Don’t dare skip a single track in Part One of what I call the ‘Immaculate Voodoo Butter Mix‘, 121 various soundboard recordings between the years of 1975 and 1984. Part One will remain posted until April 15, 2010.

Now, let’s put on our headphones-to-oblivion boys and girls and prepare to sniff…

Click here to listen to the mix.

Tweezer Glint: Finale — The Roxy Years 73/74 (Part I) (aka Ruth Is A Sugar Bear — Or, The Continuing Adventures of Marty Perellis)

Between February 1973 and December 1974 Frank Zappa and the Mothers – featuring George Duke, Napoleon Murphy Brock, Ruth Underwood, Ian Underwood, Bruce Fowler, Tom Fowler, Walt Fowler, Jean-Luc Ponty, Don Preston, Ralph Humphrey, Chester Thompson, Jeff Simmons, and Sal Marquez – were almost continuously on the road. During this time, they set the musical foundations for such classic Zappa albums as Overnite Sensation, Apostrophe, Roxy & Elsewhere, One Size Fits All, as well as many of the classic Zappa standards we’ve come to know.

In “Tweezer Glint: Finale — The Roxy Years 73/74 (Part I)“, we hear Zappa songs evolve as his band toured them, some growing from their early proto instrumentals into fully realized versions, while others became more refined with each successive performance; still others act as a showcase for the talents each and every band member. What should be obvious to anyone who listens to these tracks is that Frank and band are having a lot of fun. So are the many and varied audiences. So should you. I know I had a ball putting this one together. A fine way to end the series, methinks.

Click here to listen to the mixtape.

Note: Parts two and three will be posted in two and four weeks, respectively. I wish to thank Charles Ulrich’s analysis of the 1973-1974 bands at Planet of My Dreams for his useful research. This mixtape would be much, much less than it is if not for his efforts.

Happy Festivus, Xmas, Chanukkah, Kwanzaa, whatever, everybody!!!

Captain Beefheart – Hoodoo Hoedown


For as long as I can remember, I’ve been just as big a Captain Beefheart fan as a Mothers of Invention fan. True, his is not exactly the music for your everyday, run-of-the-mill music listener who relies on a steady diet of Top 40. Still, the very same can be said about much of the Mothers music. That’s exactly what drew me to Beefheart’s music – the very same eclectic playfulness and creative adventure seldom found elsewhere. That Beefheart (as well as the many musicians who made up the various incarnations of The Magic Band) was so overlooked for so long is, indeed, criminal. As the tracks in this mixtape certain attest, Captain Beefheart and his Magic Band were far, far ahead of their time.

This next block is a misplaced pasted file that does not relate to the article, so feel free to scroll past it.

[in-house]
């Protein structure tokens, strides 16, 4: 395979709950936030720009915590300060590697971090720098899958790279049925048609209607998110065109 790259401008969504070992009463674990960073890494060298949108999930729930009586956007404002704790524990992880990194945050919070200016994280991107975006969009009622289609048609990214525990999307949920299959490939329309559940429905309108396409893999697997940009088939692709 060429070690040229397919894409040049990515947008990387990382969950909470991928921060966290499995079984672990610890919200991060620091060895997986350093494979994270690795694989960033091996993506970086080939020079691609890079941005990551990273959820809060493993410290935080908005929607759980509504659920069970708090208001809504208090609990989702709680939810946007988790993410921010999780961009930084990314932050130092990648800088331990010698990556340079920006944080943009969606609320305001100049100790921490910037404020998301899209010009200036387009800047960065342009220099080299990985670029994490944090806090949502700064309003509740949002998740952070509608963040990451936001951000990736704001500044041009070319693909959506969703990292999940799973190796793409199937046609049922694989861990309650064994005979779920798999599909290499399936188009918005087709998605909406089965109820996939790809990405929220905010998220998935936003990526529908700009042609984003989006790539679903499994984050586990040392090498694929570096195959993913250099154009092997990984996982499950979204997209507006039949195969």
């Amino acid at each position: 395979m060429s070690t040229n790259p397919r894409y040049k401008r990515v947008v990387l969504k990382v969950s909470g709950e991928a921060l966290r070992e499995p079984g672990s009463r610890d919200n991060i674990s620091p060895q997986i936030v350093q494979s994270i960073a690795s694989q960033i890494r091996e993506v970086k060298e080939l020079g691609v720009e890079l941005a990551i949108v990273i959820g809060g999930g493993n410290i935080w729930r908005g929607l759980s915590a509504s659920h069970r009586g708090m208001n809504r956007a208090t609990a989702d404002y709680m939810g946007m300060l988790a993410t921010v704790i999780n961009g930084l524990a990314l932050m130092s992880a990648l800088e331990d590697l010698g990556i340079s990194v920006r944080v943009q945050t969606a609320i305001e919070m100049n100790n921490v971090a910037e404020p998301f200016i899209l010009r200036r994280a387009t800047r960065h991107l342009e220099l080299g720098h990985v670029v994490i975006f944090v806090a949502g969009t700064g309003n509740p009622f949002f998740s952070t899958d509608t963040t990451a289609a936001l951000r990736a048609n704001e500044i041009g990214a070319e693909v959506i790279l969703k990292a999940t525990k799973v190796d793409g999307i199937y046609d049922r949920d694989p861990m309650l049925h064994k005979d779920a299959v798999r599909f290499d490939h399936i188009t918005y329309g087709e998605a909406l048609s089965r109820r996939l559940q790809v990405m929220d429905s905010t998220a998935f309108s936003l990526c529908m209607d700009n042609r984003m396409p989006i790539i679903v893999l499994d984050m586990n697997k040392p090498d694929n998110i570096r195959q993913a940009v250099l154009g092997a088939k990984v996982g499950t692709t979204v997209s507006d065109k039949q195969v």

Genius? Egoist? Madman?

Listen and decide for yourself.

Click here to listen to the mixtape, “Captain Beefheart – Hoodoo Hoedown

Update: Belated thanks and apologies to rik walton – the fantastic photographer of the above photograph of Don Van Vliet – for not asking his permission for the use of said image and for not linking to his site. Both of which I have remedied. Fellow KUR-Meisters, go forth and check out rik’s wonderful photographic images at his website here.

Son of Tweezer Glint – Part 3B Finale

Before I send my own personal, private pair of Zircon Encrusted Tweezers into the shop for some serious re-encrusting — I have one last installment of the Son of Tweezer Glint series, the finale, to present. Among the alternative edits, proto versions, and various live versions are particular titles of note (in my opinion):

“Easy Meat” performed at the Fillmore West in 1970.

“Wonderful Wino” performed at Picnic Piknik, in Uddel, Netherlands in 1970 includes a rare vocal performance by Jeff Simmons.

A rare performance of “Magdalena” in Montreux, Switzerland in 1971 at the Montreux Casino. The Montreux performance (and this mixtape) also includes the complete “Sofa Suite” which includes proto versions of “Sofa #2” and “Stick It Out” in German.

A pre-200 Motels version of “Penis Dimension” performed at the University of Maine at Gorham in 1970. “King Kong Medley” at the same concert, complete with extended solos.

Click here to listen to the mixtape.

Son of Tweezer Glint – Part Two

Just when you thought KUR mixtapes couldn’t get any better. Monster solos. Interviews. Alternate versions. Cover versions. Proto versions. Live versions. Unreleased material. I bring you “Son of Tweezer Glint – Part Two“.

Savour this one slowly, it’ll be up for a month.

Click here to listen to the mixtape.